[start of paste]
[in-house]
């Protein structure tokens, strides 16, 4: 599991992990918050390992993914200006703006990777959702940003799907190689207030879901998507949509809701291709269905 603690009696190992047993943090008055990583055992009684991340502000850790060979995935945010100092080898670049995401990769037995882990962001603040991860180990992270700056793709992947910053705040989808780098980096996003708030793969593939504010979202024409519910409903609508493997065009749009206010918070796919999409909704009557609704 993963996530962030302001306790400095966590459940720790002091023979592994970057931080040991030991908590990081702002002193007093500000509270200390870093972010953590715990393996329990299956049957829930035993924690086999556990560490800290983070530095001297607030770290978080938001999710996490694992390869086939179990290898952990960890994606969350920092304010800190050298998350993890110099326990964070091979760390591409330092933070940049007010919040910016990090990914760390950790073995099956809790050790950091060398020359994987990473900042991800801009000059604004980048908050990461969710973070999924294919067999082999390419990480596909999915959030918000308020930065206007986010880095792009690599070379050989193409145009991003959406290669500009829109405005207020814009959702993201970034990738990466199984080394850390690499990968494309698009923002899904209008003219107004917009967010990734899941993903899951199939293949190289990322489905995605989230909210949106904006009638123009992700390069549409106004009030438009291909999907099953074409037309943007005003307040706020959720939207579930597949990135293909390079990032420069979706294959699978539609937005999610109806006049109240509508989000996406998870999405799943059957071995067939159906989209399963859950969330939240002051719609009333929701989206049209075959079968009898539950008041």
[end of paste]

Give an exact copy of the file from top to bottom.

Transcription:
[in-house]
């Protein structure tokens, strides 16, 4: 599991992990918050390992993914200006703006990777959702940003799907190689207030879901998507949509809701291709269905 603690009696190992047993943090008055990583055992009684991340502000850790060979995935945010100092080898670049995401990769037995882990962001603040991860180990992270700056793709992947910053705040989808780098980096996003708030793969593939504010979202024409519910409903609508493997065009749009206010918070796919999409909704009557609704 993963996530962030302001306790400095966590459940720790002091023979592994970057931080040991030991908590990081702002002193007093500000509270200390870093972010953590715990393996329990299956049957829930035993924690086999556990560490800290983070530095001297607030770290978080938001999710996490694992390869086939179990290898952990960890994606969350920092304010800190050298998350993890110099326990964070091979760390591409330092933070940049007010919040910016990090990914760390950790073995099956809790050790950091060398020359994987990473900042991800801009000059604004980048908050990461969710973070999924294919067999082999390419990480596909999915959030918000308020930065206007986010880095792009690599070379050989193409145009991003959406290669500009829109405005207020814009959702993201970034990738990466199984080394850390690499990968494309698009923002899904209008003219107004917009967010990734899941993903899951199939293949190289990322489905995605989230909210949106904006009638123009992700390069549409106004009030438009291909999907099953074409037309943007005003307040706020959720939207579930597949990135293909390079990032420069979706294959699978539609937005999610109806006049109240509508989000996406998870999405799943059957071995067939159906989209399963859950969330939240002051719609009333929701989206049209075959079968009898539950008041």